Overview of the Endocrine
• System of ductless glands that secrete
– Hormones are “messenger molecules”
– Circulate in the blood
– Act on distant target cells
– Target cells respond to the hormones for which
they have receptors
– The effects are dependent on the programmed
response of the target cells
– Hormones are just molecular triggers
What the High Blood Pressure and
Blood pressure is the force of blood
against the walls of arteries.
Blood pressure rises and falls during the
When blood pressure stays elevated
over time, it is called high blood pressure.
The medical term for high blood pressure
“The Seventh Report of the Joint National Committee on
Prevention, Detection, Evaluation and Treatment of High
Blood Pressure defines hypertension as a blood pressure
exceeding 139/89 mm Hg for adults ages 18 years or older
on the mean of 2 or more properly seated BP readings on
each of 2 or more office visits.”
Hypertension is the most common public
health problem in developed countries
Called Silent Killer
No cure is available, but prevention and
management decrease the incidence of
hypertension and disease.
Prevalence on hypertension by age
Hypertension affects approximately 1 billion
85 % of hypertension is essential or idiopathic.
15 % have identifiable causes of secondary HTN.
Types of Hypertension
In ~80–95% of hypertensive patients are diagnosed as
having "essential" hypertension (also referred to as
primary or idiopathic hypertension).
In the remaining 5–20% of hypertensive patients, a
specific underlying disorder causing the elevation of
blood pressure can be identified.
In individuals with "secondary" hypertension, a
specific mechanism for the blood pressure elevation is
often more apparent. Renal disease is the most common
cause of secondary hypertension.
Hypertension : Symptoms
Most of the patients do not complain of any symptoms
Symptomatic patients may have one or more of the
- Severe shortness of breath
- Visual disturbances
- Nausea and vomiting
Causes of Secondary HTN
Renal Vascular Hypertension
Secrete catecholamines which can
produce severe HTN
10% arise outside the adrenal
10% of those in adrenal are bilateral
10% are malignant(to harm other)
10% arise in children
10% occur in association with other endocrine
Aldosterone and Hypertension
• Primary aldosteronism as described by Conn in 1955
had been thought to be an uncommon cause of
hypertension with prevalence of < 1% among
• Gordon et al in early 1990s screened 52 hypertensive
pts and found that 12% of the individuals were positive
for primary aldosteronism
• In a follow up study by Gordon evaluation of 199 pts
referred to a hypertension clinic found a prevalence of
primary aldosteronism to be at least 8.5%
Aldosterone and Hypertension
• Since the early studies by Gordon multiple
investigators have confirmed a prevalence of primary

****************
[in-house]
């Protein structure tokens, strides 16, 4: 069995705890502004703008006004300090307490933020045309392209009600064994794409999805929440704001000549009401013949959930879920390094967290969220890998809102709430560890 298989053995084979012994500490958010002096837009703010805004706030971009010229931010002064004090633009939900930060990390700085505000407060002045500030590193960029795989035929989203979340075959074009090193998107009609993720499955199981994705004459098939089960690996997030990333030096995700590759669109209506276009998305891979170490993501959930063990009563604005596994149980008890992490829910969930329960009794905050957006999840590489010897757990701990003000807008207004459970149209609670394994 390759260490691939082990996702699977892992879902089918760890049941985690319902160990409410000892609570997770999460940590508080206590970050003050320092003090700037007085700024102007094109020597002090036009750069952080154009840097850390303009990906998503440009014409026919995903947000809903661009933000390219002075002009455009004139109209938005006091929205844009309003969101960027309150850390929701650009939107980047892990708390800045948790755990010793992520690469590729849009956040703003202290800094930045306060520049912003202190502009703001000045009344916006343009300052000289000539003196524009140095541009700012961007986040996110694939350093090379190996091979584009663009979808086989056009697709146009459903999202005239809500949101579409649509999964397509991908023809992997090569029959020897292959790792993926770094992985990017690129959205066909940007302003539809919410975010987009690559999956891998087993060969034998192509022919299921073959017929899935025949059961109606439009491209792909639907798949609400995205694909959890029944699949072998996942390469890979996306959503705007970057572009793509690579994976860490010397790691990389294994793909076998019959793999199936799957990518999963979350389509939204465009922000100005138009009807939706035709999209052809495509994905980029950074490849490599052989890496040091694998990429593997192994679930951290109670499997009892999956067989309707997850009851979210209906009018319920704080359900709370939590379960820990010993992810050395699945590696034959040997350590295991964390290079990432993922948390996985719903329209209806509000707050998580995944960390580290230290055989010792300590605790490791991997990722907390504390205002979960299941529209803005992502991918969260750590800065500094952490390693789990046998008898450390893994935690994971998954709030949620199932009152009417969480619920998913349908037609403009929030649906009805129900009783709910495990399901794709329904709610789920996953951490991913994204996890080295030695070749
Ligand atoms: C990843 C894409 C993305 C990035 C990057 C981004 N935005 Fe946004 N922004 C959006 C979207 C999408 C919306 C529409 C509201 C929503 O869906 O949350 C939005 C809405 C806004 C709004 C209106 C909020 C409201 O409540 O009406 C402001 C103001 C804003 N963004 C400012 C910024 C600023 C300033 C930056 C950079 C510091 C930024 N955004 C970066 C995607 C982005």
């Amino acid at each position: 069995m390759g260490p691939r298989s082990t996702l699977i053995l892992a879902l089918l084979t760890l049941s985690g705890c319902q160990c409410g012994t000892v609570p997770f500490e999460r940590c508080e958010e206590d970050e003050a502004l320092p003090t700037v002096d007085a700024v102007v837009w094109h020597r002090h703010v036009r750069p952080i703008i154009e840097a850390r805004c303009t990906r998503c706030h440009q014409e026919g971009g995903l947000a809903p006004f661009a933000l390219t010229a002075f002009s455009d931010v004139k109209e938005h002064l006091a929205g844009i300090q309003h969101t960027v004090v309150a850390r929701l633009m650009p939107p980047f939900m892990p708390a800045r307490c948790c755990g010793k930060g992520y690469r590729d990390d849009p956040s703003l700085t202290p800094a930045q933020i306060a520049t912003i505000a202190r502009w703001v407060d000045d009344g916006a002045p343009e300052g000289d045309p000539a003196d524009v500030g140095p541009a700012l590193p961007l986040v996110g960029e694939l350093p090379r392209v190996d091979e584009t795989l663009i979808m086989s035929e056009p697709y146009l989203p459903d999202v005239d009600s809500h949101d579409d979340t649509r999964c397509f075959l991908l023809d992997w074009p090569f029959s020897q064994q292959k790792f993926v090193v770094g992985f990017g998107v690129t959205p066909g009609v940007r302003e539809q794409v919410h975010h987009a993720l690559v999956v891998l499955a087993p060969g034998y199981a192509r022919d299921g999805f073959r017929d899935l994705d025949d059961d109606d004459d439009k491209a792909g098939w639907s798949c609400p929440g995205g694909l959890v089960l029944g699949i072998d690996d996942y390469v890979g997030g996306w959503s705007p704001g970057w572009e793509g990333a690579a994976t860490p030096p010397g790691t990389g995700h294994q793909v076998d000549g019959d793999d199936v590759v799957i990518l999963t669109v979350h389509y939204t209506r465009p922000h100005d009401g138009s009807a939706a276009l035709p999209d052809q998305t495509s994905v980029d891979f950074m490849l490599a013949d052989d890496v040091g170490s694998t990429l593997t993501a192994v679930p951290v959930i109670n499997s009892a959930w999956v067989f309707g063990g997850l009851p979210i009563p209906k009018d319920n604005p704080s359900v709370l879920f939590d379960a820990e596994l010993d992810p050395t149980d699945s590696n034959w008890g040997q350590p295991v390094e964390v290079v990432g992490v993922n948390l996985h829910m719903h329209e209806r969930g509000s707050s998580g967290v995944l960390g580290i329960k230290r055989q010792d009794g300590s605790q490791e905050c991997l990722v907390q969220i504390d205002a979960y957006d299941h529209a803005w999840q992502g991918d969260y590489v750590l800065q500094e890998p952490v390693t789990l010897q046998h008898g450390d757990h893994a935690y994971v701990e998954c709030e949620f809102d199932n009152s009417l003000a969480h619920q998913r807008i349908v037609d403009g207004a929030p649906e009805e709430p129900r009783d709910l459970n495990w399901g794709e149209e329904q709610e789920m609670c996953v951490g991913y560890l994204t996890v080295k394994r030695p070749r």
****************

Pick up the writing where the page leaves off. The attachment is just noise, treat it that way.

aldosteronism of 5-15% in general selective
hypertensive population. Two studies in particular:
• Schwartz and Turner evaluated 118 pts with
hypertension and withdrew antihypertensive treatment.
Diagnosis of primary aldosteronism was made with 4
day salt load and lack of suppresion of aldosterone
• Primary aldosteronism was diagnosed in 13% of
• Results from
• Lipid reserves are
• Adipose tissue
cheeks & base of
Excessive aldosterone causes
low blood Ca2+
low blood renin
usually from cortical adenoma or hyperplasia
usually caused by impaired renal blood flow due to
renal artery stenosis from atherosclerosis
Renin (juxtaglomerular apparatus)
Angiotensinogen------> Angiotensin I
Angiotensin Converting Enzyme (pulmonary bed)
Angiotensin I ---------> Angiotensin II
Angiotensin II binds to specific receptors
#1. Angiotensin II binds to its receptors and
Inhibition of aldosterone secretion
Inhibits central sympathetic activity
Stimulates ACTH stimulation
Inhibits vasopressin release
Angiotensin II functions to maintain normal
extracellular volume and blood pressure
constricts vascular smooth muscle
release of Epinephrine and Norepinephrine
increases central sympathetic outflow
release of vasopressin
increases aldosterone secretion
Low renal perfusion sensed by JG
Low Na load to distal tubule sensed by
Upright posture increase CNS
All enhance renin secretion-->increased angiotensin II and
Feedback at multiple levels
renin release can be inhibited by high salt diet
and high blood pressure
Aldosterone secretion sensitive to both
potassium and sodium levels
The correct Approach to Hypertension
• Are all patients screened for hypertension?
Step1 • Are all hypertensives correctly identified?
• Are the correct drug combinations prescribed?
Step 2 • What is the compliance for medicines?
• Is the goal B.P. achieved and maintained?
Step 3 • Are there any complications/ side effects?